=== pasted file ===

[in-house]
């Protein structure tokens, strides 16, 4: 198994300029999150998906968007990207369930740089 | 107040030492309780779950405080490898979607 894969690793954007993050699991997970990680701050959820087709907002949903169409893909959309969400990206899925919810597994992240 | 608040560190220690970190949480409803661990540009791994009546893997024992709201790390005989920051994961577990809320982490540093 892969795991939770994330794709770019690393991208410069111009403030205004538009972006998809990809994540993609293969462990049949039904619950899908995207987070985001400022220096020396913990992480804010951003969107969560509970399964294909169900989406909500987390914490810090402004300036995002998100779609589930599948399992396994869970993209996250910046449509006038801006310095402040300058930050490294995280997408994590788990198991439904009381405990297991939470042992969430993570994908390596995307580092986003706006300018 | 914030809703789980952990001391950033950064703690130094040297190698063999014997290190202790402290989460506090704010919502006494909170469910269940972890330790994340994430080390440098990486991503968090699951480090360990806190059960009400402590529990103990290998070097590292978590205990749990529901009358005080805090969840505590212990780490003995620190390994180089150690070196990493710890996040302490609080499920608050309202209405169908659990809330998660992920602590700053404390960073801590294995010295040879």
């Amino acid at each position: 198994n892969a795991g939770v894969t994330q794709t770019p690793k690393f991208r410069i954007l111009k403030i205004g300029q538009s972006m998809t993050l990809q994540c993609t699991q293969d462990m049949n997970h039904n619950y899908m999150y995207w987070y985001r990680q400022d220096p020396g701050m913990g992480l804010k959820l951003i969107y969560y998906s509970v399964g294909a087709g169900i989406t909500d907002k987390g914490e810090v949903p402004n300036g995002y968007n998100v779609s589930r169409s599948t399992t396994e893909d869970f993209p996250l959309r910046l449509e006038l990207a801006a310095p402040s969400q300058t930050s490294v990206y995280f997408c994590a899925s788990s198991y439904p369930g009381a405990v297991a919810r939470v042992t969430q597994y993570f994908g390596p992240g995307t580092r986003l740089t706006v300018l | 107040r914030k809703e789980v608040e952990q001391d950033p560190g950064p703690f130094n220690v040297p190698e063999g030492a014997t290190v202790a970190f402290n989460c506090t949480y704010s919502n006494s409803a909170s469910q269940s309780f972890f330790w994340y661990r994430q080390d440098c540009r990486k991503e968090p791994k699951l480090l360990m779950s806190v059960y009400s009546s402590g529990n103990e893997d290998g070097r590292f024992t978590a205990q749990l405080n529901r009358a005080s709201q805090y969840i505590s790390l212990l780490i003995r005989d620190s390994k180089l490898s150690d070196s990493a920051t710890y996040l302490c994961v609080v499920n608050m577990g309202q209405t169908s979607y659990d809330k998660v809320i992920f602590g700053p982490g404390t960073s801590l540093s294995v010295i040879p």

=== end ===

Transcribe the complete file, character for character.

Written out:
[in-house]
């Protein structure tokens, strides 16, 4: 198994300029999150998906968007990207369930740089 | 107040030492309780779950405080490898979607 894969690793954007993050699991997970990680701050959820087709907002949903169409893909959309969400990206899925919810597994992240 | 608040560190220690970190949480409803661990540009791994009546893997024992709201790390005989920051994961577990809320982490540093 892969795991939770994330794709770019690393991208410069111009403030205004538009972006998809990809994540993609293969462990049949039904619950899908995207987070985001400022220096020396913990992480804010951003969107969560509970399964294909169900989406909500987390914490810090402004300036995002998100779609589930599948399992396994869970993209996250910046449509006038801006310095402040300058930050490294995280997408994590788990198991439904009381405990297991939470042992969430993570994908390596995307580092986003706006300018 | 914030809703789980952990001391950033950064703690130094040297190698063999014997290190202790402290989460506090704010919502006494909170469910269940972890330790994340994430080390440098990486991503968090699951480090360990806190059960009400402590529990103990290998070097590292978590205990749990529901009358005080805090969840505590212990780490003995620190390994180089150690070196990493710890996040302490609080499920608050309202209405169908659990809330998660992920602590700053404390960073801590294995010295040879």
């Amino acid at each position: 198994n892969a795991g939770v894969t994330q794709t770019p690793k690393f991208r410069i954007l111009k403030i205004g300029q538009s972006m998809t993050l990809q994540c993609t699991q293969d462990m049949n997970h039904n619950y899908m999150y995207w987070y985001r990680q400022d220096p020396g701050m913990g992480l804010k959820l951003i969107y969560y998906s509970v399964g294909a087709g169900i989406t909500d907002k987390g914490e810090v949903p402004n300036g995002y968007n998100v779609s589930r169409s599948t399992t396994e893909d869970f993209p996250l959309r910046l449509e006038l990207a801006a310095p402040s969400q300058t930050s490294v990206y995280f997408c994590a899925s788990s198991y439904p369930g009381a405990v297991a919810r939470v042992t969430q597994y993570f994908g390596p992240g995307t580092r986003l740089t706006v300018l | 107040r914030k809703e789980v608040e952990q001391d950033p560190g950064p703690f130094n220690v040297p190698e063999g030492a014997t290190v202790a970190f402290n989460c506090t949480y704010s919502n006494s409803a909170s469910q269940s309780f972890f330790w994340y661990r994430q080390d440098c540009r990486k991503e968090p791994k699951l480090l360990m779950s806190v059960y009400s009546s402590g529990n103990e893997d290998g070097r590292f024992t978590a205990q749990l405080n529901r009358a005080s709201q805090y969840i505590s790390l212990l780490i003995r005989d620190s390994k180089l490898s150690d070196s990493a920051t710890y996040l302490c994961v609080v499920n608050m577990g309202q209405t169908s979607y659990d809330k998660v809320i992920f602590g700053p982490g404390t960073s801590l540093s294995v010295i040879p």